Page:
A poll released this month by the UM Crown of the Continent and Greater Yellowstone Initiative found that most Montana residents are feeling the impacts of the rapid growth they face today. Strong majorities of survey respondents feel that growth is happening too quickly and has led to a decline in their quality of life over the past five years. A whopping 92 percent say the lack of affordable housing is a “very” or “extremely” serious problem.
The same fist of the investor class is pounding on doors and staging hostile takeovers of housing markets in major cities across the United States. Last August, the Washington Post reported that investors had bought a quarter of new homes in Phoenix and almost as many in Miami, Atlanta, Charlotte and Las Vegas. If there’s an invisible hand guiding the housing markets in ‘hot’ cities across the US and Montana, it’s studded with diamond rings, and it doesn’t care if housing will be built for workers. local or not.
“A poll released this month by the University of Montana Crown of the Continent and Greater Yellowstone Initiative found that most Montana residents are unhappy with the impacts of rapid growth they face today. A strong majority of survey respondents believe that growth is happening too quickly and has led to a decline in their quality of life over the past five years As many as 92% of respondents say the lack of affordable housing is a “very serious” problem. or “extremely” serious.”
As Bozeman City Commissioners, you have been frustrated filling vacancies in the city. The main reason you can’t fill positions is because potential employees can’t afford housing. Currently, you can’t house your employees, and neither can you by speeding up construction and removing regulations that protect historic neighborhoods from high-density infill.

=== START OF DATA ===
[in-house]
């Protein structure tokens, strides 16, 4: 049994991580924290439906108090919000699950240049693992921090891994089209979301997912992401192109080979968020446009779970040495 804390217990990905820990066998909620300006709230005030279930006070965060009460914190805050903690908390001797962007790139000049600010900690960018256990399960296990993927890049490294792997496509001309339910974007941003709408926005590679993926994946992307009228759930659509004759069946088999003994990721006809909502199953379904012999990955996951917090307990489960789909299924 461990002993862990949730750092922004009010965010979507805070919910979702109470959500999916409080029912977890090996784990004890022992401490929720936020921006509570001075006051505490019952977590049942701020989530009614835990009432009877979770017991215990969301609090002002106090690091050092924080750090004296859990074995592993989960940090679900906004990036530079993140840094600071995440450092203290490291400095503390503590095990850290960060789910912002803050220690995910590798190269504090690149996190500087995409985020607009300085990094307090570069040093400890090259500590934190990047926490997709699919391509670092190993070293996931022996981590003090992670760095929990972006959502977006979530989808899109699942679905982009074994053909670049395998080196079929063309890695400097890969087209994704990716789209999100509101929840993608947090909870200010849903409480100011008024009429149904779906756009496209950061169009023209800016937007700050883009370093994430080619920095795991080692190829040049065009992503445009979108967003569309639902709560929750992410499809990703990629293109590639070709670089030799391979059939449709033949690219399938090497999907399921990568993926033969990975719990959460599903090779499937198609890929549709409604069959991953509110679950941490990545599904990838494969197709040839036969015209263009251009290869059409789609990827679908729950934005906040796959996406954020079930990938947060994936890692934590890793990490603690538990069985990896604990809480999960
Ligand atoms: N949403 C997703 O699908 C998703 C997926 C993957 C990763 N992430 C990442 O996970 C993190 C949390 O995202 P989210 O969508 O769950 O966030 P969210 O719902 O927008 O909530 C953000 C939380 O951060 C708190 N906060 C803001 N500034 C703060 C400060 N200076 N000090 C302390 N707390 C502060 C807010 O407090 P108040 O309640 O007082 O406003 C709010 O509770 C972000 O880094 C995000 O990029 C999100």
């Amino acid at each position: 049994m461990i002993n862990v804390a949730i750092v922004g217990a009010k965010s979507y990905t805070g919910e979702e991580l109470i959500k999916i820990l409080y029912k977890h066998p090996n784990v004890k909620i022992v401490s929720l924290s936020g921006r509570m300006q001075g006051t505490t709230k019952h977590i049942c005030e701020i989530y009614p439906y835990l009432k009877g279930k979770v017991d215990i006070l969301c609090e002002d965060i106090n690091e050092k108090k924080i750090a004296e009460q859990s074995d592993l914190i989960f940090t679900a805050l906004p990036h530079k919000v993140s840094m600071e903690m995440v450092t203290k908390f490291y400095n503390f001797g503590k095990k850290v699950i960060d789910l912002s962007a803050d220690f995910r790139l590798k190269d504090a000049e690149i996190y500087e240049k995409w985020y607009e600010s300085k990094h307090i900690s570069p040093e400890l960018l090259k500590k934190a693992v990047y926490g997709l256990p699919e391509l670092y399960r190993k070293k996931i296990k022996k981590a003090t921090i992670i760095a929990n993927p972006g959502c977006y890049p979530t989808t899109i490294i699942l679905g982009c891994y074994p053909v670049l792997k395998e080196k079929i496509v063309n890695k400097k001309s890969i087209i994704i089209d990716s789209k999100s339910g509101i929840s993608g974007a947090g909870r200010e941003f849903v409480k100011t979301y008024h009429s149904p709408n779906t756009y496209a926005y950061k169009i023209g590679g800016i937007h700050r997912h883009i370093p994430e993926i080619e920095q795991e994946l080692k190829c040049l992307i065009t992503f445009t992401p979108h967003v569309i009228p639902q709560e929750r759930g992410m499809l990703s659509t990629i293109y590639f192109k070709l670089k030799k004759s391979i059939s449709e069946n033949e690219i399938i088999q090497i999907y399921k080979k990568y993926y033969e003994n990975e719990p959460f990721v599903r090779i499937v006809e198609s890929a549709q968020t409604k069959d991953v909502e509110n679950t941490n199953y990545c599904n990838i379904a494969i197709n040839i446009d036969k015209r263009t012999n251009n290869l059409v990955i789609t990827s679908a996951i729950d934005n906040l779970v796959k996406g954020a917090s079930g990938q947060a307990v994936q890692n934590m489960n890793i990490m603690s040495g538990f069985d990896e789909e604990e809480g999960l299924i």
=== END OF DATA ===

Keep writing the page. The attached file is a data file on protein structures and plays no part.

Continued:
Well, then, what should you do? We suggest you pass a six-month interim ordinance prohibiting the application of new development in all zoning districts that allow residential construction – a temporary moratorium. You can use the six months to design new zoning and other regulations that require the construction of truly affordable housing for Bozeman workers.
These measures could include a new area code that allows increases in building height and density only when those increases provide long-term affordable housing for Bozeman’s workforce; new code that repeals or severely restricts Airbnb and VRBO properties; and a new code that protects historic neighborhoods from inappropriate, non-contextual and infill development. Of course, other suggestions could be as or more effective than these; the important thing is to take the time necessary to design a better overall housing strategy.
Working residents deserve more attention than you give them. After all, it’s their sweat and tears that have created the beautiful towns and villages of Montana — the “net worth” — that foreign investors are taking for themselves. Truly prosperous cities do not exclude the very people who have built the equity so attractive for investment; instead, they find ways to retain and nurture the people who make their cities work.